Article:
April 2012 


I first spotted Mr E. Yote’s colorful graphic on the Harris Forum. Here’s a great opportunity to learn about RGB, color differentiation and how your printer works… and all while having FUN with OUR EYEBALLS.

So, pour a cup of coffee and spike it with a few drops of Dramamine as we bend our brains with color spirals.

First, WTF are we looking at? Within this swirl of colors, are a swirl of blue and a swirl of green. If all your optical-visual parts are working correctly, the blue and green spirals should be easy to spot.



There are actually only three so-called colors in the graphic and they were thoughtfully chosen. They are green, magenta and orange. If you recall the RGB color wheel, those choices should be a total giveaway.


Here are the three color-spiral components in separated form:


Notice first that the orange pattern is the same as the magenta pattern but turned 90 degrees. Both present two spirals of white. Notice next that the green spiral pattern is different and consumes half as much of the square as the other two. They are positioned to line up on the white spiral-like areas of the orange and magenta patterns. So where’s the blue swirl? In this unusual example, blue is the Third Stooge.

Some may tell you that this another fine example of why we should not trust our perception but I can assure you that this is not a trust issue. If you want truly illusion free sight, wear a sleeping mask. All is as it should be, including the blue spiral.

Why is the blue spiral there? Is the trick in the spiral pattern? The color choices? The way they overlap?

Yes to all but the overarching reason is distance. I’m sure I have a long way to go to convince anyone of that.

Let’s see where the blue went…. Here are three versions each with one color subtracted. Already, something funny is going on. Notice on the left how the orange and magenta spirals’ white areas combine into the spiral pattern of the green area. The orange and magenta are plain to see against the white stripes but together they push each other into a sort of red. At that level of detail, this is normal thing for our EYEBALLS to do.


Also notice that average grey-scale level of the combined colors is darker than where either of them combine with white. As a result, in the center and right versions, the green spiral appears darker where it lays over the other colors. And notice that the orange and magenta spirals each darken two of the green spirals… and opposite ones.

Both push the green color a little bit. The right side looks like two different greens and the middle suggests a bit of blue.

Put back together, the blue swirl resumes its phantom existence.

Remember the little water glass rainbow on the white page? The whole rainbow disappears into a fog of white because the tiny spots of colors are too small to cause our EYEBALLS to differentiate them from the spots next to them. Where is the threshold? Look at the trailing edge of the little rainbow and how it fades away. It’s right there.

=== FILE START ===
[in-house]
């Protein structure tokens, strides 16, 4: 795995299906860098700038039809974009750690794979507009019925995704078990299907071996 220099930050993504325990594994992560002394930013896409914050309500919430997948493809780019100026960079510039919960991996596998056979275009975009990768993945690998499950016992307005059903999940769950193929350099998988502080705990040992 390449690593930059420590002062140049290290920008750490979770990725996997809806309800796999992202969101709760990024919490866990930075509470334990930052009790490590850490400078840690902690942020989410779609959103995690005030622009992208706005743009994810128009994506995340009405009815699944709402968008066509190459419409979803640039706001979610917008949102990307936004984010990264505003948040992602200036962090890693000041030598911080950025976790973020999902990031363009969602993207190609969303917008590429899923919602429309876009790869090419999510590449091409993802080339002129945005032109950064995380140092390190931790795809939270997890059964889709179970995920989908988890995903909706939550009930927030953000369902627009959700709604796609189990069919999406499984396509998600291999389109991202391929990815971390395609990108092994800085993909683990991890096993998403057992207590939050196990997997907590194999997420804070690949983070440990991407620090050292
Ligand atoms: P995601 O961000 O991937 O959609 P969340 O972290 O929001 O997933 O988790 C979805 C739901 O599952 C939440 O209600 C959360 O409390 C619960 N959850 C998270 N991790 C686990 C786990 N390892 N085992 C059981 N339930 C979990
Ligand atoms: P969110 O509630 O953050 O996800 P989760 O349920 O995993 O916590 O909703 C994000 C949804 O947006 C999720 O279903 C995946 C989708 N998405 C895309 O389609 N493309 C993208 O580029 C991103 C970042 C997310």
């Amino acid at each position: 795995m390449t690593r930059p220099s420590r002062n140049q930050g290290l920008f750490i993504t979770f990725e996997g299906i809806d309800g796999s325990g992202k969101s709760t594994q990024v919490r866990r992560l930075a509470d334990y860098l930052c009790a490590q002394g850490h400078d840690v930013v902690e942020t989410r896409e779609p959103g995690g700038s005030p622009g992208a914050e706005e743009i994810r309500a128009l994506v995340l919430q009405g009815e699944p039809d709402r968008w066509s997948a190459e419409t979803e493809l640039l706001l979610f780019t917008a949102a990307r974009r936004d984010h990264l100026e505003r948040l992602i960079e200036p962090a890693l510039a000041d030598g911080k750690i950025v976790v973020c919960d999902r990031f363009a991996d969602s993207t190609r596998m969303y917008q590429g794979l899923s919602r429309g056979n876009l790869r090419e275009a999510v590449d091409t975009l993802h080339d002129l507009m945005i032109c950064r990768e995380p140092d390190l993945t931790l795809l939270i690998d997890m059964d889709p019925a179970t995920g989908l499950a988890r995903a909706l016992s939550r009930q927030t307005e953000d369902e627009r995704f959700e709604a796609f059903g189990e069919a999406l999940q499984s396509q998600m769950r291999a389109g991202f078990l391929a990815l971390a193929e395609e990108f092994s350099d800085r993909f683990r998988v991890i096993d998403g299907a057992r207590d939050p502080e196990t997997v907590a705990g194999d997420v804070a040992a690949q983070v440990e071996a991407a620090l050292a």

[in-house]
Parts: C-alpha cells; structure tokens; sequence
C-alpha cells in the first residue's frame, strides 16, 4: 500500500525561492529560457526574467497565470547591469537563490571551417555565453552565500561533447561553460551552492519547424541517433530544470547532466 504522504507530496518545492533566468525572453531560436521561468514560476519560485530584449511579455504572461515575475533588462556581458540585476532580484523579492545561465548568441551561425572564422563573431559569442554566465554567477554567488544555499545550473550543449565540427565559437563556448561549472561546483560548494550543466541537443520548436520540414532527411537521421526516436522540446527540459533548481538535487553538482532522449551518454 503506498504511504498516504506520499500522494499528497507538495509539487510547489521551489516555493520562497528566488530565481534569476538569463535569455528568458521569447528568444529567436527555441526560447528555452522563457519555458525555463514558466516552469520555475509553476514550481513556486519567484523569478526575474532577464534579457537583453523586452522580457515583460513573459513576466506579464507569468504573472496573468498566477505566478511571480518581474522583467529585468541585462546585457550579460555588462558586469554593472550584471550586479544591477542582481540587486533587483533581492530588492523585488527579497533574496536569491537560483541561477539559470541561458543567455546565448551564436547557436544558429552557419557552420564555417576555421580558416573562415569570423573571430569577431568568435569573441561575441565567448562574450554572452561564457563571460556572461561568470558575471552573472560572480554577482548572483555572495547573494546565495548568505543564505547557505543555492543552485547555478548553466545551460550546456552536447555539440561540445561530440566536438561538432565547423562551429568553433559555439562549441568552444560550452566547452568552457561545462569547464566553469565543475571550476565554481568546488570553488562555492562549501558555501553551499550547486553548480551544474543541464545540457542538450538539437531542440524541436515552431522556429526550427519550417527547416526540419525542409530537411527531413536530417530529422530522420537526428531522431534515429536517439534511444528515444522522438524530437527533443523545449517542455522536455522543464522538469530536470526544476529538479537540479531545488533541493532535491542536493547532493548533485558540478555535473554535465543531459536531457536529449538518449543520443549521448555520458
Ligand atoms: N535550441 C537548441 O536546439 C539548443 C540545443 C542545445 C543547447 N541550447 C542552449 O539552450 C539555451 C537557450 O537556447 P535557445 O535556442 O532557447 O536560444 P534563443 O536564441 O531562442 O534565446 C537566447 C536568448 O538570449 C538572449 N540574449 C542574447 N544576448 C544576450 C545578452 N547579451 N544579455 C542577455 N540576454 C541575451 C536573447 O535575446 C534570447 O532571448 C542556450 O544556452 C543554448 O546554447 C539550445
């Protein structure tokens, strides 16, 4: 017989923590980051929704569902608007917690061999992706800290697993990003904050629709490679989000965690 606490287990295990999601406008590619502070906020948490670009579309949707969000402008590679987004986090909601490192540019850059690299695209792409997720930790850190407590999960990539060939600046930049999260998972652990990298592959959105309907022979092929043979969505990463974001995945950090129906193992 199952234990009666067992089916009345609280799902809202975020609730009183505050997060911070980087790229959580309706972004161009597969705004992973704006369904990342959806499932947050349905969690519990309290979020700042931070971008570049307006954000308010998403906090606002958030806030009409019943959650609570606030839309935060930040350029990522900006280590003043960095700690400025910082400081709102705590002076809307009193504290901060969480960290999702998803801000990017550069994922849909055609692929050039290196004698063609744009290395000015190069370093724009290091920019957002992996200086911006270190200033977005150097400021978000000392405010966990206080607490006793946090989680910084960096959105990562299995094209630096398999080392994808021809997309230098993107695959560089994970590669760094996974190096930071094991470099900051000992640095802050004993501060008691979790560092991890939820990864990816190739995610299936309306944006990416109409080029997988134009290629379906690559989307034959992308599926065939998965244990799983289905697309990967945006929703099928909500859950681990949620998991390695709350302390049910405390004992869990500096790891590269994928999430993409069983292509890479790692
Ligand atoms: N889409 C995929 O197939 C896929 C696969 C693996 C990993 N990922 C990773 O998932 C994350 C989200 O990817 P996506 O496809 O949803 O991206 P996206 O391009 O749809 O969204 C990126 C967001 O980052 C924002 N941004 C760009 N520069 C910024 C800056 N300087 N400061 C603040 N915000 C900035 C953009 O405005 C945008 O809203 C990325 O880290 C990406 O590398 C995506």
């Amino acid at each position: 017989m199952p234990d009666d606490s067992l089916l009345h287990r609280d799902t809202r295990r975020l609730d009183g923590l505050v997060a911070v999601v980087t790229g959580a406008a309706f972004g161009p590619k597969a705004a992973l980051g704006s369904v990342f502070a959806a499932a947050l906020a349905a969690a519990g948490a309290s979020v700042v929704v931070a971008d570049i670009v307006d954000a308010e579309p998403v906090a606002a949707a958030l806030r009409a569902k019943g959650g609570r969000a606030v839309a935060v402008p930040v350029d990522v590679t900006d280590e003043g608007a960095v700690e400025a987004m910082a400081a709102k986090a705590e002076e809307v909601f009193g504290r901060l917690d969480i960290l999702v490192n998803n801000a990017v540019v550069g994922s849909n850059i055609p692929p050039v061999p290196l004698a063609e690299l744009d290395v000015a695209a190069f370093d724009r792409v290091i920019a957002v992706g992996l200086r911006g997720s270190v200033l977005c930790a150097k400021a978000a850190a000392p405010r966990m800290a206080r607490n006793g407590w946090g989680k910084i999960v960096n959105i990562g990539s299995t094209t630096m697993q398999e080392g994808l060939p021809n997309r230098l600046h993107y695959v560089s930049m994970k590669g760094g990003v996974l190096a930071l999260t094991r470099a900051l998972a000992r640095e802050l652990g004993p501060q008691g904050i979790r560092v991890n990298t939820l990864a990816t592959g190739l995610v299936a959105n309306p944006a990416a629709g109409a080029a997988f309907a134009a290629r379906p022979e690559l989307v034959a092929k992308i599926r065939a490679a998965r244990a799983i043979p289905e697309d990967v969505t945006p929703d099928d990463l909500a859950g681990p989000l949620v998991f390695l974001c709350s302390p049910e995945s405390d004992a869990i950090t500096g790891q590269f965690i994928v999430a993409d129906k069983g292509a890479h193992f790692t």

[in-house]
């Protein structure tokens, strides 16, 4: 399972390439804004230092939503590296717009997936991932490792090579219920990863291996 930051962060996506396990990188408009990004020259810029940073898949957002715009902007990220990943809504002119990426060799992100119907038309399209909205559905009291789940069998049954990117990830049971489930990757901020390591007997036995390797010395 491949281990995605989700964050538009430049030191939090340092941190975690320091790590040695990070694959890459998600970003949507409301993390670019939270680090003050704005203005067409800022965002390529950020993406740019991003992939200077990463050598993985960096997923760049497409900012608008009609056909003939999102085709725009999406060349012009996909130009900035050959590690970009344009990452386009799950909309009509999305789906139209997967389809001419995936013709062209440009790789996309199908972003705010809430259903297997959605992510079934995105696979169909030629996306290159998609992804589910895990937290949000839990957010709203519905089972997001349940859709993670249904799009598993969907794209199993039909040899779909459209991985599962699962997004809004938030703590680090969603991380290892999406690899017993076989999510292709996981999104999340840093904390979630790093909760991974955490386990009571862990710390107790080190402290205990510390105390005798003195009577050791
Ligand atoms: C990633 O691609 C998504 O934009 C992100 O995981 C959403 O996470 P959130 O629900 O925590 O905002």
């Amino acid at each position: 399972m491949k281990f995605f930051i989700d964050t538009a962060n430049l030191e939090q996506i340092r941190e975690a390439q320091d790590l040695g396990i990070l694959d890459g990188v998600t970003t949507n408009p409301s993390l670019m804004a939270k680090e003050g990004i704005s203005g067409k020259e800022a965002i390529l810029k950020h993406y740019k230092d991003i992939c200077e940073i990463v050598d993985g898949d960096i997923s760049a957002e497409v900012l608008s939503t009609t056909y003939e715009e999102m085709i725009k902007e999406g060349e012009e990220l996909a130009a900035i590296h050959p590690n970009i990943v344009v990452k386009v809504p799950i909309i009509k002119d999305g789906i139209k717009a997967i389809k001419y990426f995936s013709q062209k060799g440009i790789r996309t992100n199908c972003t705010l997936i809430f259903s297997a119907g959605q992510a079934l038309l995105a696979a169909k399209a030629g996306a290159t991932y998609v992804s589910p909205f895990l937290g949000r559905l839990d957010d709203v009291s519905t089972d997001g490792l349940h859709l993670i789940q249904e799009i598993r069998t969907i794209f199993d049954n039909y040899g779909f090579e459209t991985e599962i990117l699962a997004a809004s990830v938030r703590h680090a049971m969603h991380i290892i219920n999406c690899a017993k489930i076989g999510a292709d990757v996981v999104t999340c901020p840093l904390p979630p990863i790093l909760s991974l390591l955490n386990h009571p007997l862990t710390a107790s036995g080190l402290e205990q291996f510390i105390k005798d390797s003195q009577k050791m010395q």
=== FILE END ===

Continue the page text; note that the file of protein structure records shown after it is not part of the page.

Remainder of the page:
If you were to hold that paper close enough to see the colors on it, it would have be inside YOUR EYEBALL. Thankfully, there is no need to try that as Mr. Yote’s graphic amplifies the point. Like most colors we see on a routine basis, the further away we are from them the more we moderate or average out to a single hue and shade. As we get closer, subtler tones of color begin to differentiate from each other and from really close up, a whole riot of colors may appear. Start with the big Google map and keep zooming in to see your computer perform the same process. See how a dull greenish brown landscape is actually made up of thousands of colorful PT Cruisers.

The FUN doesn’t stop there. Next up, the original and two variations. Can you see which single parameter has changed?

In the middle version, the green pattern has been changed to blue. Now, green is the Third Stooge.

On the right, out pops the one color that seems to be missing or ignored until the green is changed to match the orange. 

To make the blue go away, we can use the same zoom button or get really close to the screen or we can make it FUN. Or try to.

Here is a detail of the spirals. Still blue?




The threshold should be in one of these…


The combination of colors and their placement set just the right condition to make your EYEBALLS push the two green stripes away from each other (chromatically speaking). Lost in the blue-green hoopla, is the gorilla in the picture. Your EYEBALLS are pushing the orange into grey.

Orange is, as Curly would say, “bottom man” in this picture. Orange is out-ranked by both magenta and green in RGB land. You didn’t see orange in the color wheel or its phantom afterimage. Magenta was there in the after. Green is G itself. Orange is between the color red and the anti-color yellow in RGB land. The strong saturated shades of green and magenta will keep your EYEBALLS too stunned to bother with any sensation of orange. As in, not seeing it. However, its input still pushes it neighbor colors slighty to red with the magenta, and slightly yellowing the green and becoming almost visible next to it (no peering).

How does that make blue? The green spirals didn’t turn blue just by being over the magenta spirals as shown above. A little bit maybe. It takes two more pushes to get the blue going. Your EYEBALLS are pushing away the orange that is surrounding the green-to-blue swirl and in doing so is negatively tugging the magenta into blue as well as the green into blue. That’s three pushes.

Orange bobs at the surface of the color differentiation threshold in this example. Strong enough to push but not enough to be entirely seen.

If this wasn’t weird enough… This video screen operates in RGB land. It is using red, blue and green to produce the orange and magenta that is tricking YOUR EYEBALLS into seeing green as a blue that isn’t there. 

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